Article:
Saturday, March 27, 2010

Anti-American Art: Shave and a Haircut

These laughing GIs are doing something unspeakable to a bound Korean prisoner. This and a few other paintings I'll be showing are from the "US War Crimes Museum" in Sinchon, DPRK. They depict scenes from the Korean war but I don't know when the paintings date from. The museum remains today a de rigeur tourist stop for foreign visitors to the world's most isolated state. The Korean War of 1950-1953, still technically unresolved, seems to have left some deep psychic wounds on that nation, perhaps as well it should. Korea was the first nation to fall victim to Japanese expansionism: it was occupied by Japan from 1905 to 1945. It became the first hot conflict in the cold war between the two post-war superpowers, the United States and the Soviet Union. The Soviets were not directly involved in the fighting, unlike their then-allies in the new People's Republic of China who sent hundreds of thouands of troops to drive out American and United Nations forces. It was a brutal war (my late uncle Quentin fought in it) which neither side was able to decisively win.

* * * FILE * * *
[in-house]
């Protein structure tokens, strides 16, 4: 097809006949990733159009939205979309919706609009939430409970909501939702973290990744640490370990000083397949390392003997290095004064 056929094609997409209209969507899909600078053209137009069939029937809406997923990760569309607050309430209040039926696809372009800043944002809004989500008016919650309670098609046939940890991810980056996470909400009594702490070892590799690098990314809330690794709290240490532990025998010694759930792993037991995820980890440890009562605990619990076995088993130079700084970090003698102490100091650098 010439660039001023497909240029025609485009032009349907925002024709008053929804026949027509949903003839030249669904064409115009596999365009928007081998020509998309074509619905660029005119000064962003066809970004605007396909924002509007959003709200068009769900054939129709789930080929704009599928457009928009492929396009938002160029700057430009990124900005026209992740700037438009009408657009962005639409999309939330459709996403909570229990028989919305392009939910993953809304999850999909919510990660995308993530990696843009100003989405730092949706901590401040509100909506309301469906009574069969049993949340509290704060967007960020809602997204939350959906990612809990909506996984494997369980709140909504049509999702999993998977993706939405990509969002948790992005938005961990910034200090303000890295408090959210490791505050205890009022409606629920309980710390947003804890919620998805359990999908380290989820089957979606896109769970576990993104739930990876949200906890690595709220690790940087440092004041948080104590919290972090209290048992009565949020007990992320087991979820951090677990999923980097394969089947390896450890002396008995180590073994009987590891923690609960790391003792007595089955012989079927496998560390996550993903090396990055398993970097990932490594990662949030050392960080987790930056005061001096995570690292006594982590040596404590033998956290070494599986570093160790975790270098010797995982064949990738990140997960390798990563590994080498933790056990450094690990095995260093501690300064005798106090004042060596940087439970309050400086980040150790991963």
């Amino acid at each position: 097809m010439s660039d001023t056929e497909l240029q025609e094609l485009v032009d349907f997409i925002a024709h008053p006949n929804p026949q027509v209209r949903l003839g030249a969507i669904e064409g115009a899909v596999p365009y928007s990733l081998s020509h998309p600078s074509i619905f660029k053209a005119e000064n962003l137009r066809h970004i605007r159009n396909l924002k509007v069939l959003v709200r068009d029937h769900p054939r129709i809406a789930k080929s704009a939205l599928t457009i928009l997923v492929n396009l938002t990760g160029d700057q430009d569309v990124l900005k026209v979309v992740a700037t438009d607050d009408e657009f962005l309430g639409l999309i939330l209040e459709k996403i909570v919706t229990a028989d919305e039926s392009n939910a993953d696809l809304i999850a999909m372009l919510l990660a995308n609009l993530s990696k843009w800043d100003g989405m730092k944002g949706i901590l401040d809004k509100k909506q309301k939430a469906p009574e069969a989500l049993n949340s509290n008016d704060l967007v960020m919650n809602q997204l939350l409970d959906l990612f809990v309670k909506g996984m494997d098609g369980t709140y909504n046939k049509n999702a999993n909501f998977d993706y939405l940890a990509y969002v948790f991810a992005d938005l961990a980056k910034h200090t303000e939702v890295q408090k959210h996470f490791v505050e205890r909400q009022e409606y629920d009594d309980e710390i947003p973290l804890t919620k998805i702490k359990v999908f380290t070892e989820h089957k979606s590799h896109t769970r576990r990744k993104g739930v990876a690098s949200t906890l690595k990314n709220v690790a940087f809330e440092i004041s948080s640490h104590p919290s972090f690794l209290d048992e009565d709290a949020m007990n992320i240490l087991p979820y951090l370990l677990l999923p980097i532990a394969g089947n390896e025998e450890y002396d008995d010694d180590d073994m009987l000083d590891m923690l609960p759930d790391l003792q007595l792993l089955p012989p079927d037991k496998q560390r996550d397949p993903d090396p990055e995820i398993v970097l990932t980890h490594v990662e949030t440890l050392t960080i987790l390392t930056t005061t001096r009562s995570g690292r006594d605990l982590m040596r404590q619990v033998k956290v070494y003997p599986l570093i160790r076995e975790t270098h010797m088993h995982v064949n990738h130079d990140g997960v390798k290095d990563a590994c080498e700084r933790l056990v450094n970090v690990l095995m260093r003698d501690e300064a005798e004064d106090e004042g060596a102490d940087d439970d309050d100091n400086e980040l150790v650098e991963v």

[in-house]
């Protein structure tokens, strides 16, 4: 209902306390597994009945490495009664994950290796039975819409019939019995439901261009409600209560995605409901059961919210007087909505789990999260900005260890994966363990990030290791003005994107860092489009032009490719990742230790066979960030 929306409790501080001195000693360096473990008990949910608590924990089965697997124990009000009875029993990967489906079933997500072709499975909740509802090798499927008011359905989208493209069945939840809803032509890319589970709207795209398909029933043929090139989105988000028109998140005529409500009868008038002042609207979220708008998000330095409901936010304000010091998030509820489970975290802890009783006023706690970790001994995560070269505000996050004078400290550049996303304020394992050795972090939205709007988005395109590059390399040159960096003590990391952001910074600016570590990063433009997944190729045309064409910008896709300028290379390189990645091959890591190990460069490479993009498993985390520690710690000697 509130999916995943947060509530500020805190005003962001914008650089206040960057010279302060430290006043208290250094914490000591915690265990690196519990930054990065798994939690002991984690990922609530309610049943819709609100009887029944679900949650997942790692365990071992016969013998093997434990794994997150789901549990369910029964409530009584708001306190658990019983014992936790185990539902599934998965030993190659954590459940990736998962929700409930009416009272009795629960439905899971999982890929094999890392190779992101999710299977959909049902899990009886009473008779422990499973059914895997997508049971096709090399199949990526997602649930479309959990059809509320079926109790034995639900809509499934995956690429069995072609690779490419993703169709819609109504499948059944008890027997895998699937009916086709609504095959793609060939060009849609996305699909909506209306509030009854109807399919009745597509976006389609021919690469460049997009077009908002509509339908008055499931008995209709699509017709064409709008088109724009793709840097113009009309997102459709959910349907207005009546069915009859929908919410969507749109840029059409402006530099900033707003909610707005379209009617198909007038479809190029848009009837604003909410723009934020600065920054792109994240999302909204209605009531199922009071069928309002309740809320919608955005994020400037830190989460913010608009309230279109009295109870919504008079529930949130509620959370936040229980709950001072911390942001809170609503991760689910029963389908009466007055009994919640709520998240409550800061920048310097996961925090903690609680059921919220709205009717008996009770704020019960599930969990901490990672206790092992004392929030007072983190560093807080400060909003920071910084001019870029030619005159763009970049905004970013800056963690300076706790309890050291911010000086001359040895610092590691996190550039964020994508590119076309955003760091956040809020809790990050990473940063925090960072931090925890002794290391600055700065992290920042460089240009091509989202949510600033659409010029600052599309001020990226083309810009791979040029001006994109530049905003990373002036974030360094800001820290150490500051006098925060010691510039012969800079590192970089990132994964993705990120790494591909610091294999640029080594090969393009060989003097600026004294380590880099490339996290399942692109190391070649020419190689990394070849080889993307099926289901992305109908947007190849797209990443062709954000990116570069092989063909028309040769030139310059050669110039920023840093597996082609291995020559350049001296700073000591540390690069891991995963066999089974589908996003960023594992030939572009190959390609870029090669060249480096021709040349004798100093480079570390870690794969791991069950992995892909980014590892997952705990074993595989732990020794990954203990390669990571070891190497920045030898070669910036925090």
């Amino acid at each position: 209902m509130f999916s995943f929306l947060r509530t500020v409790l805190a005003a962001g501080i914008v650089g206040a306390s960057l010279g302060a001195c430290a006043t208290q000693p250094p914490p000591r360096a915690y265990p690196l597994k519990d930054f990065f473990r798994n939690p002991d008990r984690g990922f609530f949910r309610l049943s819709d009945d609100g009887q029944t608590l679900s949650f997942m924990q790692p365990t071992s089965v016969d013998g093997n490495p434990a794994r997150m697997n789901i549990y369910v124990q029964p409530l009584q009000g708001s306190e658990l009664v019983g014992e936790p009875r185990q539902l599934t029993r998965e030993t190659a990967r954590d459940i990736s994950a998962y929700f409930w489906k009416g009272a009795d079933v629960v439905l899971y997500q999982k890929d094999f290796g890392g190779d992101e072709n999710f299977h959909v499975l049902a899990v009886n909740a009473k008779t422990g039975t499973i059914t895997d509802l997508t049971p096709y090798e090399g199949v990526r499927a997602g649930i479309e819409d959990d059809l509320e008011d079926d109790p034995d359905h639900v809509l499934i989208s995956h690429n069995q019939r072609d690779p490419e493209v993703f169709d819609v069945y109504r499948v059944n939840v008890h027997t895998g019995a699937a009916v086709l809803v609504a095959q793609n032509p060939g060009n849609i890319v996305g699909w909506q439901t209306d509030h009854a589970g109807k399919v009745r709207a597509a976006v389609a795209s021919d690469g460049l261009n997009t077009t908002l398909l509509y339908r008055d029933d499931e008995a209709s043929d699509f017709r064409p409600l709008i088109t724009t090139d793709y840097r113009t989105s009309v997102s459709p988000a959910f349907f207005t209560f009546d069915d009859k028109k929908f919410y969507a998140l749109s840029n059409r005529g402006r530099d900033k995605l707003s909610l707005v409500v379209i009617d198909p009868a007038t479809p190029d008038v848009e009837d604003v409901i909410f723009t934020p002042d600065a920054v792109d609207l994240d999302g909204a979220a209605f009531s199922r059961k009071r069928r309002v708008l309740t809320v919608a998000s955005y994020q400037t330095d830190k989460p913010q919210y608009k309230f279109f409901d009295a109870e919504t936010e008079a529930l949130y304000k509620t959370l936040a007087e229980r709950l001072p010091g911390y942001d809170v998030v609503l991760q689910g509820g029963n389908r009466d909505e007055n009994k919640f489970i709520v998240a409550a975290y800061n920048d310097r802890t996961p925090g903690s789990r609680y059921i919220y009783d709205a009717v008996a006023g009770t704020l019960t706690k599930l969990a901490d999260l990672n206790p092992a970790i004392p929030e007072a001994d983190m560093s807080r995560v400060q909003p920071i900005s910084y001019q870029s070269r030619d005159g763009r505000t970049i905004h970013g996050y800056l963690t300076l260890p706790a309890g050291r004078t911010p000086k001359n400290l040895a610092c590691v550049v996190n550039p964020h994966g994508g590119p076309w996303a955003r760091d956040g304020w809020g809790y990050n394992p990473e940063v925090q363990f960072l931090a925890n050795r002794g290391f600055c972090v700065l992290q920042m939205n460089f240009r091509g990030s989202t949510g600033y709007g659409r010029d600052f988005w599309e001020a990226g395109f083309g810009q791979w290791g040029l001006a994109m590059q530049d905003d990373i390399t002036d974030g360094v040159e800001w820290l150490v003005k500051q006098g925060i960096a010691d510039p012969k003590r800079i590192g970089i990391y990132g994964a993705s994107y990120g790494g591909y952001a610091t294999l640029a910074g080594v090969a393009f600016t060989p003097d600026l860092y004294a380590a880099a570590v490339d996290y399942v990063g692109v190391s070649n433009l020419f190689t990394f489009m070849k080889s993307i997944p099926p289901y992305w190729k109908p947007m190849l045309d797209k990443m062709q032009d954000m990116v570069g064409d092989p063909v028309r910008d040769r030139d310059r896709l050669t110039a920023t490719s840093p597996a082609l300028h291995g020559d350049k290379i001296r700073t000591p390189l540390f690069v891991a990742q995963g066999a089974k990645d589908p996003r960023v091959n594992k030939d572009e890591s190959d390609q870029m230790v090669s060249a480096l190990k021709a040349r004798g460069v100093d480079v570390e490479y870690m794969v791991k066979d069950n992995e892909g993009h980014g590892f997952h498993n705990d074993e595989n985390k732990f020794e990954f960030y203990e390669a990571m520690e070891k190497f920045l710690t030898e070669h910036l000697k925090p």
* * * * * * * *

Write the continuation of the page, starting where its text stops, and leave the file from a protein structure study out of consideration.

The torture committed by US forces in the aftermath of its invasion of Iraq puts this depiction of torture in a fresh light.

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